Vinko Gorenak (SDS) – Internal affairs. A commanding officer of a police station way back in socialist times (today that would probably translate into senior member of security forces of a totalitarian regime), he knows his way around police and internal affairs. His problem is the fact that he also gets to exert partial control over state prosecution, which was transferred from justice to internal affairs. With Janez Janša still in court over Patria affair, it’s way too close to comfort to have a senior SDS member be able to, say, launch a special investigation into the prosecutor who is trying to get Janša convicted. If you catch my drift…

Zvonko Černač (SDS) – Minister of infrastructure and spatial planning. Seems to be close to Janša lately and has jumped in as his boss’ chauffeur on occasion. Other than having some mediocre experience in the municipality of Postojna, it is a mystery (wrapped inside a riddle, hidden in an enigma) what exactly makes Černač so special as to be awarded the newly crafted infrastructure ministry which will arguably be crucial in any and all attempts to kick-start the economy (if that is at all possible, mind you). Well, maybe he’ll be just there to make sure the right folks get government contracts. Or maybe he’ll surprise us all and actually do something. He could, for example, go about making plans for upgrading Slovenian railway system.

Žiga Turk (SDS) – Minister for education, science, culture and sport. Well, the Ljubljana city councilman (he will vacate the post tomorrow as he is sworn in as minister) has his hands full. While he was busy going over his slides in a parliamentary hearing, couple of hundred of artists and culture-related people were busy decrying merging of culture portfolio with all the other (these were previously three separate ministries) and even burned a contra-bass as a sign of protest (in case you don’t get it: the message is we rather do it ourselves than let you enjoy it). It is ironic that demotion of cultural portfolio to the level of a state secretary brought together people who would usually rather cross a busy street than meet each other on the pavement. Culture is sacred for many a Slovenian (after all, our cultural identity was formed long before we even thought of calling ourselves a nation) and rather than just being a budget item, a lot of people took this a symbolic gesture of anti-patriotism by a coalition which for all intents and purposes draws heavily on patriotic feelings. It is therefore little wonder that the minister-to-be was awaited by protesters and booed to the point of being called “a stink” by a heckler. Which, for the record, was totally uncalled for, below the belt and utterly undeserved. Protesting and marching is one thing, calling names quite another.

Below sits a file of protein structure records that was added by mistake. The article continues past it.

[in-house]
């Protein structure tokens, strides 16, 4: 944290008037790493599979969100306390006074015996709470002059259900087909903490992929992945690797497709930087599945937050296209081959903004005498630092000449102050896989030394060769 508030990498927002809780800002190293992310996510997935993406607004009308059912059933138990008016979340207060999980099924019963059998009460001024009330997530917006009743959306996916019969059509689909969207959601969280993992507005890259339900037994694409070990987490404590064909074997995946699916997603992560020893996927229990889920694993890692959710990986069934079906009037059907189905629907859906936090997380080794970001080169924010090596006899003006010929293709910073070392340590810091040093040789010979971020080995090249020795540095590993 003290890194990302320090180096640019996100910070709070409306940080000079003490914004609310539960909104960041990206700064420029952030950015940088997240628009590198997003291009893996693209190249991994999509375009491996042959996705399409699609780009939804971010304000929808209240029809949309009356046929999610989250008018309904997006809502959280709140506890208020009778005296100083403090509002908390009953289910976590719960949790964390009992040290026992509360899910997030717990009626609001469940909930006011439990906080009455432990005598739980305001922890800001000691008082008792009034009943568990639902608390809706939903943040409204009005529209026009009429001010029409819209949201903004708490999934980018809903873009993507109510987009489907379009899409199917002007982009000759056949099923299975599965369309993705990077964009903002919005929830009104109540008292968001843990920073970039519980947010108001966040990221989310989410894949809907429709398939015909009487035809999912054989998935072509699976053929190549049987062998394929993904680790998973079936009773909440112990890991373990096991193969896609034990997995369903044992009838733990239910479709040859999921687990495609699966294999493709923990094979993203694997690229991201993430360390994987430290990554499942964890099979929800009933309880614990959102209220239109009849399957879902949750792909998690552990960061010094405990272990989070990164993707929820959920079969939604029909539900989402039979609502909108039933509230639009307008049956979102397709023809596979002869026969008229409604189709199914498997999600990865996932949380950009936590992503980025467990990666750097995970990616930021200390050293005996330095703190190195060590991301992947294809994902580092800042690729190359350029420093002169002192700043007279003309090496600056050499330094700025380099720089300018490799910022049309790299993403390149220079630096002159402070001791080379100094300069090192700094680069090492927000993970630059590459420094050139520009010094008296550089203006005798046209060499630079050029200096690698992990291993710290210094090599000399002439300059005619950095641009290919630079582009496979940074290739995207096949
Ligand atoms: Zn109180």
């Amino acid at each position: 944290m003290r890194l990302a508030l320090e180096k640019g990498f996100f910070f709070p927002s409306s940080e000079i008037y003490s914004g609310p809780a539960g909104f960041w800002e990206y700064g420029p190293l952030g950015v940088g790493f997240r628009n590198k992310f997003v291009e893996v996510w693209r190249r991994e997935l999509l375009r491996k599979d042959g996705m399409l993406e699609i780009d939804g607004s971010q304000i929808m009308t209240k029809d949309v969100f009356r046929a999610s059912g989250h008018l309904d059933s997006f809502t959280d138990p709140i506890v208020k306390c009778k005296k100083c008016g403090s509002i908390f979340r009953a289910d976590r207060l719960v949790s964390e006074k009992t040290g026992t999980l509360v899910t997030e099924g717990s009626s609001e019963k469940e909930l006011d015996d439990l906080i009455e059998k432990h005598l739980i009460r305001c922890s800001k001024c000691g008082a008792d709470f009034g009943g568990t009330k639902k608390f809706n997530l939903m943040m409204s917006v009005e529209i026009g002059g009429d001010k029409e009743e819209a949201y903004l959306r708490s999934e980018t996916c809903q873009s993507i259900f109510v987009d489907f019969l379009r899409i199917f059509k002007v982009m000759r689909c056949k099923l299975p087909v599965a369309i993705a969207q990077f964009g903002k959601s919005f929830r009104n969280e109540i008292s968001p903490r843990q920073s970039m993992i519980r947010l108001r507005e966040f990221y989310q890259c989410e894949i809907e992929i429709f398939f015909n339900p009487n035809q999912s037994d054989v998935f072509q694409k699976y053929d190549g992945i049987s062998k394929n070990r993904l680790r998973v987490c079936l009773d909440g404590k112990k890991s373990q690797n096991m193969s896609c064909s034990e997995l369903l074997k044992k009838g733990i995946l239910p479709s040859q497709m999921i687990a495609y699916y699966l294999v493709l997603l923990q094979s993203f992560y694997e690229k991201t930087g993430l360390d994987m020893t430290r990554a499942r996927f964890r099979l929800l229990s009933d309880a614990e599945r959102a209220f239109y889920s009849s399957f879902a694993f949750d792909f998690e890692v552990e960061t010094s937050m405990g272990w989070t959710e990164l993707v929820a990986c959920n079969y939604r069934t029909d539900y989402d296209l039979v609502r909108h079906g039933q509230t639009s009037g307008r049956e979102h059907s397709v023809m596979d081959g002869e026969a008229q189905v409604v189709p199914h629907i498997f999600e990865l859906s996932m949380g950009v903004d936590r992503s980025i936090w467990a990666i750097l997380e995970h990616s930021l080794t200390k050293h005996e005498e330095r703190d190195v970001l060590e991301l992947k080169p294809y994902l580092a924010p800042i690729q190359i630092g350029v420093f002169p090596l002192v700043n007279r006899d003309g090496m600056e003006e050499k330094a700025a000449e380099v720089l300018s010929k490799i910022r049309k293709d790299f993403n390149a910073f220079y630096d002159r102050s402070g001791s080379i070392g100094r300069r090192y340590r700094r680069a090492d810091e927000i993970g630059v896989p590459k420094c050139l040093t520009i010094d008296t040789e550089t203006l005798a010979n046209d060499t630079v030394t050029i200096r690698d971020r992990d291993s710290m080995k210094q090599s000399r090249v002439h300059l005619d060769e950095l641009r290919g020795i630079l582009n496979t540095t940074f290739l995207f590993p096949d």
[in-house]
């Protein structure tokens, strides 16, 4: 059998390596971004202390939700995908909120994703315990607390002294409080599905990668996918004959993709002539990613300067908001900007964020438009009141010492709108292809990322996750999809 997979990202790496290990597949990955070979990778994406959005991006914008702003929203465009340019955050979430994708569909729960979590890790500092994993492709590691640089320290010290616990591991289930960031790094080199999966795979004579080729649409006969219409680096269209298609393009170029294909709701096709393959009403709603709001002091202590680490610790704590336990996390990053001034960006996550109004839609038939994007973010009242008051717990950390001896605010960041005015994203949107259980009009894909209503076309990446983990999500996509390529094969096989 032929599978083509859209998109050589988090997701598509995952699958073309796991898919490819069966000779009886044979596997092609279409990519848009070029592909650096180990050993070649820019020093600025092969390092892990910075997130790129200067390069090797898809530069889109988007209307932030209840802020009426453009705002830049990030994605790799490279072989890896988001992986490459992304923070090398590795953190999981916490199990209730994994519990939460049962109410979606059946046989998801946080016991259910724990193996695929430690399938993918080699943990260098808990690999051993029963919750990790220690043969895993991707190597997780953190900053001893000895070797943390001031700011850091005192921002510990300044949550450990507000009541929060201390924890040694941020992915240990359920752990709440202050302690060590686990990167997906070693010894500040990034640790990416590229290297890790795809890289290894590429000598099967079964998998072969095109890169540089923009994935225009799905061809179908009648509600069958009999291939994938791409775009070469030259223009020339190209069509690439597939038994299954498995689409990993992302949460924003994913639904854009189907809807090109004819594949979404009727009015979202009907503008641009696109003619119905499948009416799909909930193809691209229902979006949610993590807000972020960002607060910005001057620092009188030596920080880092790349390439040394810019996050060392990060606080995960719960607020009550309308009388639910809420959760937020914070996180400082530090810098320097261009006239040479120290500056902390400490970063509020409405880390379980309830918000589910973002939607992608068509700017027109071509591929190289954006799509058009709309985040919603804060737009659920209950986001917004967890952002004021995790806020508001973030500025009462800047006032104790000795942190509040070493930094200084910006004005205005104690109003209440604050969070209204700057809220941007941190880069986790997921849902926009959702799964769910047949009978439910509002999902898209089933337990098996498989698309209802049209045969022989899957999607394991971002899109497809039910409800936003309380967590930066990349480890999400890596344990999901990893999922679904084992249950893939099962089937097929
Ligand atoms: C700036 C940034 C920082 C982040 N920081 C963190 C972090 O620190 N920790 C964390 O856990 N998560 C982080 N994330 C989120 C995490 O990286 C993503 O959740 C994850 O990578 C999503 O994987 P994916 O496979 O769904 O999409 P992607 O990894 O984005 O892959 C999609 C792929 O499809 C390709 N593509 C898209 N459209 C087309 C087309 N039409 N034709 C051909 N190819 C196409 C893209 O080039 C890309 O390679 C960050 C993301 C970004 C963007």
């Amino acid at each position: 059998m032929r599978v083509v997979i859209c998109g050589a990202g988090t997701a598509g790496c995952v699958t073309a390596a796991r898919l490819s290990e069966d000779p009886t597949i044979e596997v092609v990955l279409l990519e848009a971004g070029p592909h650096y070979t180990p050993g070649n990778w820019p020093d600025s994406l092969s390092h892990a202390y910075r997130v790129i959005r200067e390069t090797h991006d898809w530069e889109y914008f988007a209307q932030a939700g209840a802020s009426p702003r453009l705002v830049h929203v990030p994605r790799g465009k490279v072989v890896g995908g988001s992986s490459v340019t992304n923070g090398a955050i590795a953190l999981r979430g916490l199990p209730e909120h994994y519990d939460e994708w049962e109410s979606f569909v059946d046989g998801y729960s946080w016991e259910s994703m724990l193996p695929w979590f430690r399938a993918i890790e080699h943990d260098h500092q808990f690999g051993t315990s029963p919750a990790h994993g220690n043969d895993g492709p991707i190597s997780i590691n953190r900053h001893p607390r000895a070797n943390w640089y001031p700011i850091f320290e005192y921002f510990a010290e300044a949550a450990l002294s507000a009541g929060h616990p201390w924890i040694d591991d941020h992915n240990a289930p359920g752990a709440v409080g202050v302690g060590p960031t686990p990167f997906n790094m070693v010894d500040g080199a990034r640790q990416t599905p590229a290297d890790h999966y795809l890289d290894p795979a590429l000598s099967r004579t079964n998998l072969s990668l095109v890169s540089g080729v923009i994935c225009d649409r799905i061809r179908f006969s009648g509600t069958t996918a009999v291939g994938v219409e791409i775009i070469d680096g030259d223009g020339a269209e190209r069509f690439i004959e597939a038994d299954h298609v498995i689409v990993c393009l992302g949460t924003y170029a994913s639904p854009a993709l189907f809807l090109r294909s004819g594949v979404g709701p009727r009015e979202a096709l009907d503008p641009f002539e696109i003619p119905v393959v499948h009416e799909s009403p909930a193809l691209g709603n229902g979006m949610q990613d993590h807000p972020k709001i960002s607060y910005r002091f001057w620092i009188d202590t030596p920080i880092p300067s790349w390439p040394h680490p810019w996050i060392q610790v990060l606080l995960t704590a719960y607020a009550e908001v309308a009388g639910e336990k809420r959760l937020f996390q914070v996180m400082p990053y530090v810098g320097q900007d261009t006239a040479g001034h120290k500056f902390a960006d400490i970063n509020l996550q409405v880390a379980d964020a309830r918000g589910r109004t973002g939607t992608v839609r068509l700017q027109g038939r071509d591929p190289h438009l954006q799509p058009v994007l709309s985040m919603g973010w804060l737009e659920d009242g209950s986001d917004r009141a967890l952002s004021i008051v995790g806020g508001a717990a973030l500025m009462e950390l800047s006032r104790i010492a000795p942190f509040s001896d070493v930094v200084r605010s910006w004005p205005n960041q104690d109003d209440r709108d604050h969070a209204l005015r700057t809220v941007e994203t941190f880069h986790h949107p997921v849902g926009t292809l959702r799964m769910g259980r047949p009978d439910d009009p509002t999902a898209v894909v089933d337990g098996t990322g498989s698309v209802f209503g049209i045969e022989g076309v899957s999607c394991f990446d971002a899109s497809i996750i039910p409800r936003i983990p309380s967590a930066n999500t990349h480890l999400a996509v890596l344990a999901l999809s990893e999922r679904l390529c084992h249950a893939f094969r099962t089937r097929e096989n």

And finally, Andrej Vizjak (SDS) as the new minister for labour, family and social affairs. Minister of economy in the first Janša administration apparently has some background in the field so it is expected that he will not be a complete failure, although it should be ridiculously fun to watch how he tackles unemployment while finance minister Šušteršič is shaving 800 million of the budget most of which goes to Vizjak’s portofolio as it is.

At any rate, these are all the king’s men. Nobody was really impressed by the list and even Janša himself said that this is the best possible team under the circumstances. But the trick is that this “best possible team” will have to produce the “best result ever” regardless of the circumstances, lest it go down in history as “the team that couldn’t”. If Pahor’s government way fighting an up-hill battle especially in economic policy, Janša’s ministers will be forced to climb vertically. Well, all except one. It is clear that – once again – Karl Erjavec already came out on top. Question is, will he stay there or is this just the beginning of a quick and uncontrolled descent…

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Janša 2.0

While leaders of the new centre right coalition busied themselves with signing the coalition agreement at high noon on Wednesday, President Danilo Türk rained on their parade a bit, calling a press conference at exactly the same time, where he announced that he will not be making another PM nomination and added that he will leave it to the parliamentary groups to settle the matter as they see fit. In other words, he refused to go with the flow and nominate SDS leader Janez Janša for the PM post.


Signing of the coalition agreement. Looks like the Presidium of the Central Committee 🙂 (Photo: BoBo/RTVSLO)